Bangkok hopes that U-Tapao Eastern Aviation City will give a massive boost to the Thai aviation industry, which has suffered in recent years: national flag carrier Thai Airways International reported a loss of THB141bn (€3.92bn) in 2020, during the height of the coronavirus pandemic. Thailand’s tourism industry, a vital part of the country’s economy, is sure to profit as U-Tapao Airport’s passenger capacity increases from 1.5 million passengers per year to five million.

Image: Alamy

Retail / Denmark

Shutting up shop

Denmark’s oldest supermarket chain, Irma, managed to achieve what most businesses strive for: a strong brand identity and a loyal customer base. With scores of shops across Denmark, Irma’s iconic tote bag is ubiquitous among the Danish capital’s fashion-conscious crowds. So it came as a surprise when the chain’s closure was announced on Tuesday by owners Coop, citing a steady consumer shift towards discount supermarkets.

The announcement was met with disappointment from the city’s food scene and widespread criticism aimed at the perceived mishandling of a business that had built a well-respected brand over the past 137 years. “People really love Irma,” Copenhagen-based business and branding expert Anthony Aconis tells The Monocle Minute. “It managed to create a loyal customer base that shops beyond price and location. They shop for the brand, one that understands its target audience.” After the news, former director Alfred Josefsen said that he would try to save Irma; there will be many people hoping for his success.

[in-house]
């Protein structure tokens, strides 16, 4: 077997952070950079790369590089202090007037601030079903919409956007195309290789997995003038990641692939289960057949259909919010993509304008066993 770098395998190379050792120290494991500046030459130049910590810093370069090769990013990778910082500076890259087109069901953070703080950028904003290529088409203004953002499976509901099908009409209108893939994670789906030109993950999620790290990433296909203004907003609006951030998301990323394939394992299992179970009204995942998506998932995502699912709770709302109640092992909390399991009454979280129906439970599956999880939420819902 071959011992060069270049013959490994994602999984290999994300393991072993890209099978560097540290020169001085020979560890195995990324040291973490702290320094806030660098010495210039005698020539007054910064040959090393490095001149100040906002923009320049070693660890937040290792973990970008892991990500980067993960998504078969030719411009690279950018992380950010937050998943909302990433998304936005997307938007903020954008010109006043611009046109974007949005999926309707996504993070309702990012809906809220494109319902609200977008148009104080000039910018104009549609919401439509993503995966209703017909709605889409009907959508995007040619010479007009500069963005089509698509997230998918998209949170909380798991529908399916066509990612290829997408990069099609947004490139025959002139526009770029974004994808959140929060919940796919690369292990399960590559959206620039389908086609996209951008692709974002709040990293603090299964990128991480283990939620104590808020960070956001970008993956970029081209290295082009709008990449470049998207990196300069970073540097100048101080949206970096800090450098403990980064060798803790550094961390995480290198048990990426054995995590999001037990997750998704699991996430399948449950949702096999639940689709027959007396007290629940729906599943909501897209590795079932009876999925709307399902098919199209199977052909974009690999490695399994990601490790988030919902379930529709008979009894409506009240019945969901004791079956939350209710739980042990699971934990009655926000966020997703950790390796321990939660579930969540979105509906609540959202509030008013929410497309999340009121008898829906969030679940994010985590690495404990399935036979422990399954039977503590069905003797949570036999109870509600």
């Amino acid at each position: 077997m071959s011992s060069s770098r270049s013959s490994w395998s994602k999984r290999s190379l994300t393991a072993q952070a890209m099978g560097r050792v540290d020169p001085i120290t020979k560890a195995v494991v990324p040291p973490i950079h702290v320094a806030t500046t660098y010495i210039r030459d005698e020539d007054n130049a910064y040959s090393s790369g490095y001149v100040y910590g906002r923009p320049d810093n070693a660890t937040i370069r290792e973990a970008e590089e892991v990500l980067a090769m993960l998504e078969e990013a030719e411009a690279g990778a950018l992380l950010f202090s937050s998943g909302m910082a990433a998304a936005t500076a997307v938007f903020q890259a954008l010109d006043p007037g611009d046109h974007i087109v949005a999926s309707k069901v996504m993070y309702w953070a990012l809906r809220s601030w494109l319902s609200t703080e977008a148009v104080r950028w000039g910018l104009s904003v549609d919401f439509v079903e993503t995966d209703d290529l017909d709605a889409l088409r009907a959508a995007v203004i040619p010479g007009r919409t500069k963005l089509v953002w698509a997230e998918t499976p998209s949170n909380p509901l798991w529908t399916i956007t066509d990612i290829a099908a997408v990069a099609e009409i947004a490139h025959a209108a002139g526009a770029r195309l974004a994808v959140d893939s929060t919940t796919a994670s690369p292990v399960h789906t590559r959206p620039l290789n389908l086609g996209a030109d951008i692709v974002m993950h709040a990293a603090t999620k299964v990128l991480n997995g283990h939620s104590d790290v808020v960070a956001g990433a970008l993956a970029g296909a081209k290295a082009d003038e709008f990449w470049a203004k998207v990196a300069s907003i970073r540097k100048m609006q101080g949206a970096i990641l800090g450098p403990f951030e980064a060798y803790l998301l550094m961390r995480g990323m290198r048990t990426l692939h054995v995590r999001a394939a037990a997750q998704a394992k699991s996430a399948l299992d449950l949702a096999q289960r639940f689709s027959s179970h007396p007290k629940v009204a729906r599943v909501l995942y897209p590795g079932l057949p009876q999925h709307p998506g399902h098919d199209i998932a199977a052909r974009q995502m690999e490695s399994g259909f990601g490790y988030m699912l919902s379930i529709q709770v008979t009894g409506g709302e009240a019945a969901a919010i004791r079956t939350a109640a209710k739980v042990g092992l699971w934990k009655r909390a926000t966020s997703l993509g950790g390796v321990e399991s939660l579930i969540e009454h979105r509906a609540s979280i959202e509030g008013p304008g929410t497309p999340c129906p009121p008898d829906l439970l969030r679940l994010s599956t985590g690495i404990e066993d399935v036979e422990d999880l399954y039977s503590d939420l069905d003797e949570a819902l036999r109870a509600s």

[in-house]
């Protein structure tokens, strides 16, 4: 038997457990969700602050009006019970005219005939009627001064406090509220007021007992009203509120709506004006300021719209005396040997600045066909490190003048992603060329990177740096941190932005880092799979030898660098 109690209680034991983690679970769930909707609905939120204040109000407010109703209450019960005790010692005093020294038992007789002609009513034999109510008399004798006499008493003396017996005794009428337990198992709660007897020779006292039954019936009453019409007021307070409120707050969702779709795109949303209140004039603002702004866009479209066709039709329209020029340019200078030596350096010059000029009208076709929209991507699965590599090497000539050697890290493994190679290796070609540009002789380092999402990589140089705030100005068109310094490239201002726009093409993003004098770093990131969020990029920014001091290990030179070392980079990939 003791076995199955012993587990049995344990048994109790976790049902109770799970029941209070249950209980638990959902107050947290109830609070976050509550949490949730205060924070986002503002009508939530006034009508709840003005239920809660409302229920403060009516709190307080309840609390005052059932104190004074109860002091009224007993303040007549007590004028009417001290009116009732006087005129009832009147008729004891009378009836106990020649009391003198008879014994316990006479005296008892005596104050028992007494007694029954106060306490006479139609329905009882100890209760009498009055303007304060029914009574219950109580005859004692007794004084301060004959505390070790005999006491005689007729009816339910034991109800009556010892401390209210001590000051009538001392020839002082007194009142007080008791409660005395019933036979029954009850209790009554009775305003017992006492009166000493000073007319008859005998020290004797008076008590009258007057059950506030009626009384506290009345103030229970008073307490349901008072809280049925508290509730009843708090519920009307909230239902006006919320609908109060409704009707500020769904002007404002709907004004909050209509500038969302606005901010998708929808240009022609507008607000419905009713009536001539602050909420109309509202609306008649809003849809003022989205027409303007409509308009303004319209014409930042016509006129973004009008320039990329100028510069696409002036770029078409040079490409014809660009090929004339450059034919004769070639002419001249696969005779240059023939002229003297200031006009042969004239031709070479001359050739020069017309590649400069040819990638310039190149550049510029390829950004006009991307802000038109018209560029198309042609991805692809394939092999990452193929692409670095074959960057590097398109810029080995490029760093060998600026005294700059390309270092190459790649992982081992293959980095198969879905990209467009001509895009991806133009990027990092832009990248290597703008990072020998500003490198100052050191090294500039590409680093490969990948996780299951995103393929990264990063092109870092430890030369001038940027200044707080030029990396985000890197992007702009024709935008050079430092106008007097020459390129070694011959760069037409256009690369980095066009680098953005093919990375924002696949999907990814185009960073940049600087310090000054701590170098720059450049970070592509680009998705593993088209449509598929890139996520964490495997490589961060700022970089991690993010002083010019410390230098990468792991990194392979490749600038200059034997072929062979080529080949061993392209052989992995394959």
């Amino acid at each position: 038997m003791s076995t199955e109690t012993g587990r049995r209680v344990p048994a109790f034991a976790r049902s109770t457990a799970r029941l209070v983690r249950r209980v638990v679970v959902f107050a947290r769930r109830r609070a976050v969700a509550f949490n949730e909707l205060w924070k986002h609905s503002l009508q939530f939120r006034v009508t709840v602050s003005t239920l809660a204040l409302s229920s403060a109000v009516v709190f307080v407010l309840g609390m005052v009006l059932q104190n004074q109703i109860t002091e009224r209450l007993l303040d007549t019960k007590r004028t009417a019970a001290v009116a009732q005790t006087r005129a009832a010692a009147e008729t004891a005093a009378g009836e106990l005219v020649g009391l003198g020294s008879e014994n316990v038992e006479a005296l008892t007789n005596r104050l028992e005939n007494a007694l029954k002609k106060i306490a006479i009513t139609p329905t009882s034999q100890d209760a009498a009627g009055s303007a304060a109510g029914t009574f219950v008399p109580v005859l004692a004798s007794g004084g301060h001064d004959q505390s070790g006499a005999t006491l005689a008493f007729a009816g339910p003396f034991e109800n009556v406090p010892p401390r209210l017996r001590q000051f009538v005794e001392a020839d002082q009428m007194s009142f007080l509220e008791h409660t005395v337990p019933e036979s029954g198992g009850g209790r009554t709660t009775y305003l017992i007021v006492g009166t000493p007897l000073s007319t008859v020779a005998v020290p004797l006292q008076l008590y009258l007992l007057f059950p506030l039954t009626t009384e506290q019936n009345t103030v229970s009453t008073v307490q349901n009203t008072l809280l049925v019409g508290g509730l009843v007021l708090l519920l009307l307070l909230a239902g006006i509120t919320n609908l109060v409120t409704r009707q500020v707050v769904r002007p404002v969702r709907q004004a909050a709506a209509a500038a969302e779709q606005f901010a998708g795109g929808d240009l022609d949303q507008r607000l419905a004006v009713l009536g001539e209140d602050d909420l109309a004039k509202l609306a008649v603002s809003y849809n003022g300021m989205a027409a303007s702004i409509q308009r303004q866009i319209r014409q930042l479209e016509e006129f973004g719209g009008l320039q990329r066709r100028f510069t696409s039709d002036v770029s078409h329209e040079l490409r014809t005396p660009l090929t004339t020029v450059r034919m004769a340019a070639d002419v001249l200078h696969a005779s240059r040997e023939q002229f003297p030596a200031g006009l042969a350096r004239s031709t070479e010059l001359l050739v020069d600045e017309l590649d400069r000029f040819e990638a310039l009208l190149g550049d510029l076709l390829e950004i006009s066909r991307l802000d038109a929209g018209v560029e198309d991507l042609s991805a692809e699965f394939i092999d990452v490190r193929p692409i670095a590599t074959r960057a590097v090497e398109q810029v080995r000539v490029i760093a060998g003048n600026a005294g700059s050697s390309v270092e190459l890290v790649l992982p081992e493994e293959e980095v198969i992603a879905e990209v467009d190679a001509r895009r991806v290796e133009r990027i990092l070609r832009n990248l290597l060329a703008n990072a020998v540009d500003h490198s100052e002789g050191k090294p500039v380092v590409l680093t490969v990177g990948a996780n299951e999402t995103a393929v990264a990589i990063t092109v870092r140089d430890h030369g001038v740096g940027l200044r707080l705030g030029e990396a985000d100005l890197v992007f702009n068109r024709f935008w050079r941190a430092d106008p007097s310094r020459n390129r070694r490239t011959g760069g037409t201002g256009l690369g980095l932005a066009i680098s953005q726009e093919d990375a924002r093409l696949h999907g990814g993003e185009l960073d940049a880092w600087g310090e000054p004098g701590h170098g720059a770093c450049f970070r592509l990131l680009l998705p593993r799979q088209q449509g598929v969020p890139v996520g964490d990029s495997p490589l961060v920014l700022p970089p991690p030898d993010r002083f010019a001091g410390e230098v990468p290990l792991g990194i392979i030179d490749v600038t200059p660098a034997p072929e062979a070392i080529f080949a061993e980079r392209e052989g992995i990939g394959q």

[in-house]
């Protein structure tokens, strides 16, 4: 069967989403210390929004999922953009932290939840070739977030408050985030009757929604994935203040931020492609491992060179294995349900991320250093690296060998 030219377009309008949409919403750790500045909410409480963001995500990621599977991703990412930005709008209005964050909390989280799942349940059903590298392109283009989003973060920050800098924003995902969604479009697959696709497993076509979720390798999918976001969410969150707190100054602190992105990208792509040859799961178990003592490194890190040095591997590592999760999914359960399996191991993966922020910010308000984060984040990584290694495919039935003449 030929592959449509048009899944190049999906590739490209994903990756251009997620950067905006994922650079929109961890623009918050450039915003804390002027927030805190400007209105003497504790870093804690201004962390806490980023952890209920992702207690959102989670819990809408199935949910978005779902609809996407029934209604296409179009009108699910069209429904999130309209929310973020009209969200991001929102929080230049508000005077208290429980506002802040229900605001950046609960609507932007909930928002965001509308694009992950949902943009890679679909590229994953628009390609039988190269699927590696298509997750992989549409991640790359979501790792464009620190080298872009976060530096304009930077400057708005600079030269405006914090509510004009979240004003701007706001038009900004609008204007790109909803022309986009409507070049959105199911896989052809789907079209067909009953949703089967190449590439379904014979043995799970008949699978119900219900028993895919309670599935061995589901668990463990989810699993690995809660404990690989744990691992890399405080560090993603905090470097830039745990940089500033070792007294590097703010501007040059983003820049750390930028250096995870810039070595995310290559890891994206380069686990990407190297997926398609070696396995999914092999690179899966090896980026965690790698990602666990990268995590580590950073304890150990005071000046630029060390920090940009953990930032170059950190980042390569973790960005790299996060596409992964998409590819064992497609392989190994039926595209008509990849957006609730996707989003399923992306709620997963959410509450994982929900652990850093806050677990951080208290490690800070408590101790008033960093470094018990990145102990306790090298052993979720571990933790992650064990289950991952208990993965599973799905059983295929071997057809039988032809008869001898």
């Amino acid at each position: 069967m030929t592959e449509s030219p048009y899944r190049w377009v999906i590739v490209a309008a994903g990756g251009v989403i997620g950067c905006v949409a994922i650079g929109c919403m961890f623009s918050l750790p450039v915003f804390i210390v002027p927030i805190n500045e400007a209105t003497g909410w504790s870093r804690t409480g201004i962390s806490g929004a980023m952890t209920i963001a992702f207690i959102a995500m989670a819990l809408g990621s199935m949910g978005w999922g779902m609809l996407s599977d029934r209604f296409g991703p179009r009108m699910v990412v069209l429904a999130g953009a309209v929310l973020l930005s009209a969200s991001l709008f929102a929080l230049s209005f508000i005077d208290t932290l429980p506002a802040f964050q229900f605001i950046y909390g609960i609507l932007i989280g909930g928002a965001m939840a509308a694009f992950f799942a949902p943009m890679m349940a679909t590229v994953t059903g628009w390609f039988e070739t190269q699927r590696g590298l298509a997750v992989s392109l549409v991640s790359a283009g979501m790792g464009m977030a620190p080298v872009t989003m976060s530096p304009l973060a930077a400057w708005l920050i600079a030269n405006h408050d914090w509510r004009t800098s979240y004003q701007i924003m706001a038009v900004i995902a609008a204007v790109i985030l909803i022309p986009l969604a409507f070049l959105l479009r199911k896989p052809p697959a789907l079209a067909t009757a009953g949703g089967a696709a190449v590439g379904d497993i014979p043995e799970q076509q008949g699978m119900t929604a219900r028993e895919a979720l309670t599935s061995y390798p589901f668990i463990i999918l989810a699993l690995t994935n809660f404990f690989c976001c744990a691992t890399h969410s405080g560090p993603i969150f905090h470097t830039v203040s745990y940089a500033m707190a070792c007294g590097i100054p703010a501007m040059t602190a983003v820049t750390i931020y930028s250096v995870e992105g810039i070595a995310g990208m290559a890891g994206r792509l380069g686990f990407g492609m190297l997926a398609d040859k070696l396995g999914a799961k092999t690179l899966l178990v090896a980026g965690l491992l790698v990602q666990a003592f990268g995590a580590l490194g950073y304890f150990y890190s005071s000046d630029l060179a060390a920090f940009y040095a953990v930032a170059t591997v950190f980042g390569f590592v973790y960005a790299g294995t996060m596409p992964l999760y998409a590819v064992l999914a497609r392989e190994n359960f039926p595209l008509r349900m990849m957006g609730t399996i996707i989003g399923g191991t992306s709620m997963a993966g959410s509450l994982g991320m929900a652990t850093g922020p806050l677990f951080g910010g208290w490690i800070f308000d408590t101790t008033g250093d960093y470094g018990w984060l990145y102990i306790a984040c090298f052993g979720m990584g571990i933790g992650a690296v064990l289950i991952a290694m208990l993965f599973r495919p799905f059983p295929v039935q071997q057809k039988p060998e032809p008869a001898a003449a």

Image: Carmen Campos

Retail / Brazil

Turning the page

In more positive retail news, Brazil’s National Association of Bookstores revealed that 100 new bookshops had opened across the country between April 2021 and November 2022. Though some big chains, such as Saraiva and Livraria Cultura, suffered losses in recent years, independent retailers such as São Paulo’s Livraria Travessa (pictured) have flourished. And what are Brazilians reading? Looking at the 2022 bestseller lists, it’s an interesting mix. In the non-fiction category, veteran US writer Clarissa Pinkola Estés topped the list for the third year in a row with Women Who Run with the Wolves, her 1989 book, and there remains a fascination with British author George Orwell, whose 1984 was the sixth best-selling work of fiction last year. Some Brazilian writers did well too, including Itamar Vieira Júnior with his magical realist masterpiece Torto Arado and Laurentino Gomes’s in-depth look at the history of slavery in Brazil, Escravidão – Volume 3. Both prove that Brazilian literature is starting an exciting new chapter.

Image: Getty Images

Monocle 24 / The Curator

Highlights from Monocle 24

We cover Disney’s centenary celebrations, the top songs in India and speak with renowned performance artist Marina Abramović.

Global / Monocle Films

Monocle preview: February issue

Monocle’s February issue is all about celebrating places that work, whether that’s a parliament, home or metro carriage. From a floating office to a school teaching children the rules of the road, we profile the locations that look good and work well for those who use them. Plus: Charleston’s hospitality boom and why you should learn Russian. Order your copy today.


sign in to monocle

new to monocle?

Subscriptions start from £120.

Subscribe now





Monocle Radio

00:00 01:00